|Squaddies prepare for meeting Gordon Brown|
In the Beginning
Early combat was done often with a wooden pole with a sharp pointy metal bit on the end. Then came gats. To make sure that the knobs on horses couldn't run you down while you were reloading, a sharp pointy metal bit was made to attach to the end of the gat to turn it into a spear. This pointy bit was named a 'bayonet'.
The first bayonets plugged up the end of the gat thus rendering it F'in useless as a gat. If other nations hadn't made the same bonehead mistake this could well be another in the great line of British Military Procurement Mysteries.
The next step forward was the ring bayonet. So called since it used two rings to attach it to your firearm and it could still be used as a gat (as long as you didn't mind sliced fingers). It had nothing to do with ring interference, rimming or hoops... but anything that gets the squaddie interested is useful I guess. Despite, or perhaps because, there being no connection to any anatomical orifice on a bint, the ring bayonet was was replaced shortly after by the socket bayonet - a pattern which would last until after WWII, and sounds more as if alludes to a wizard's sleeve.
WW1 and WW2
|WW1 Cold Steel|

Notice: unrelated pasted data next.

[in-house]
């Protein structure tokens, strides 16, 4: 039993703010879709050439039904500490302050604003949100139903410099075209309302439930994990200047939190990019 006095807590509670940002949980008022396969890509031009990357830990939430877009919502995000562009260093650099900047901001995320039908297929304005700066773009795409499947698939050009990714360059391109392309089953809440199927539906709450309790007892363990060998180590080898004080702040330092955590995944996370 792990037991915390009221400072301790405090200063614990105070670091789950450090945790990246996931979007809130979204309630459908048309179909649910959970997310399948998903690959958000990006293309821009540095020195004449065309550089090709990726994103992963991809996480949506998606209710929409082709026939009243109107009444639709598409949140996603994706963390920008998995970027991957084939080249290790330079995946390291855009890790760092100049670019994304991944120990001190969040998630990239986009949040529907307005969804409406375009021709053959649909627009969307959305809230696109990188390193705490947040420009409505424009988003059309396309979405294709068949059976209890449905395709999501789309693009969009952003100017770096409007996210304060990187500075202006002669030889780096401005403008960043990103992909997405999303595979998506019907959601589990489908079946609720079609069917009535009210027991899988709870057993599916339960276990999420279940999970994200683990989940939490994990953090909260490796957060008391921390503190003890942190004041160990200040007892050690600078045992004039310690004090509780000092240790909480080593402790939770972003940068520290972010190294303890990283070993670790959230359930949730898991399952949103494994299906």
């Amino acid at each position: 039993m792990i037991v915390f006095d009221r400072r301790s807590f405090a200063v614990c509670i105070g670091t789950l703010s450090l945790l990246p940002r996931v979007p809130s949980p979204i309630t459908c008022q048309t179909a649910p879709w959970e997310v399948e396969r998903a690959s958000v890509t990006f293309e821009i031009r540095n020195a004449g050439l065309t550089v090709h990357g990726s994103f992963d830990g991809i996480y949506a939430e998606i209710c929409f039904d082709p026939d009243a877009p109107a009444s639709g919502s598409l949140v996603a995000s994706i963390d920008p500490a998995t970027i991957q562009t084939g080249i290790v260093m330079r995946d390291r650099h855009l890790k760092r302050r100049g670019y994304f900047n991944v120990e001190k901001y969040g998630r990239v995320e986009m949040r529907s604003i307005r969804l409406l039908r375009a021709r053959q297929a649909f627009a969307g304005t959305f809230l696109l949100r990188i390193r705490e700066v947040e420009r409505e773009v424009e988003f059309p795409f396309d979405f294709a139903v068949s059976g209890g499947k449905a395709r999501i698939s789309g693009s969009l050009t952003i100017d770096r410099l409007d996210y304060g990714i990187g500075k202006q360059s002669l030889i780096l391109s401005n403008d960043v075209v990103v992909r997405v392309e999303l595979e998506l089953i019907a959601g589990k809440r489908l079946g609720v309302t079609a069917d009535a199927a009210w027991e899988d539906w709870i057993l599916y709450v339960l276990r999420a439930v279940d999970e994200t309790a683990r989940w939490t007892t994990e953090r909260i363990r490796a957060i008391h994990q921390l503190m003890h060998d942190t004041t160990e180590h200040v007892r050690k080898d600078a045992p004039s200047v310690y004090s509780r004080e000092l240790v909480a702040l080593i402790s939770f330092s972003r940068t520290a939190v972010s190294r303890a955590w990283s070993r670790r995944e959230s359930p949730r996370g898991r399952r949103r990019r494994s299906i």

When on active service the command "Fix Bayonets!" usually means you are in deep doggy do do's or about to be. When the enemy hear the Brits fix bayonets they know that they are fucked... big time - although having a fixed bayonet didn't do 60,000 soldiers much good on the first day of the Somme offensive.
WW2 saw the bayonet back in the thick of it, and they really do not like it up 'em! Nothing strikes fear in to the heart of a foe like the moonlight gleaming off serried ranks of approaching bayonets - even more so when accompanied by bagpipes. Thus was the scene at El Alamein - probably the British Army's last major frontal assault with bayonets fixed (and certainly with pipes playing).
The bayonet is now no longer viewed as quite the anachronistic throwback as it was just a few years ago - despite it being used to great effect during the Falklands War - when, despite all the technological advances of modern warfare, it boiled down to a screaming bloke stabbing the opposition with a sharp, pointy thing in a soggy trench.
The bayonet has been undergoing something of a renaissance of late, partly due to the amount of rounds that are being put down in sunnier climes. Today's bayonet little resembles the fearsome blades of old, it being more akin to a pointy bottle opener. However, it's always handy to have that extra insurance policy and they've been used with much gusto in Iraq and Afghanistan.
Generally the Army doesn't like to let its soldiers have access to bayonets because it normally ends in tears for someone, specifically the QM, who has to replace all those broken bayonets made from melted down matchbox cars.
Nasty Note: Although the bayonet is intended to kill the opponent anyway during close combat, dipping it in excrement(If you want) can make it slightly more lethal as it will spread infection into the opponents body. Just dont cut your finger putting it back in scabbard or its the MO for you me boy.
Anoraks enlarged here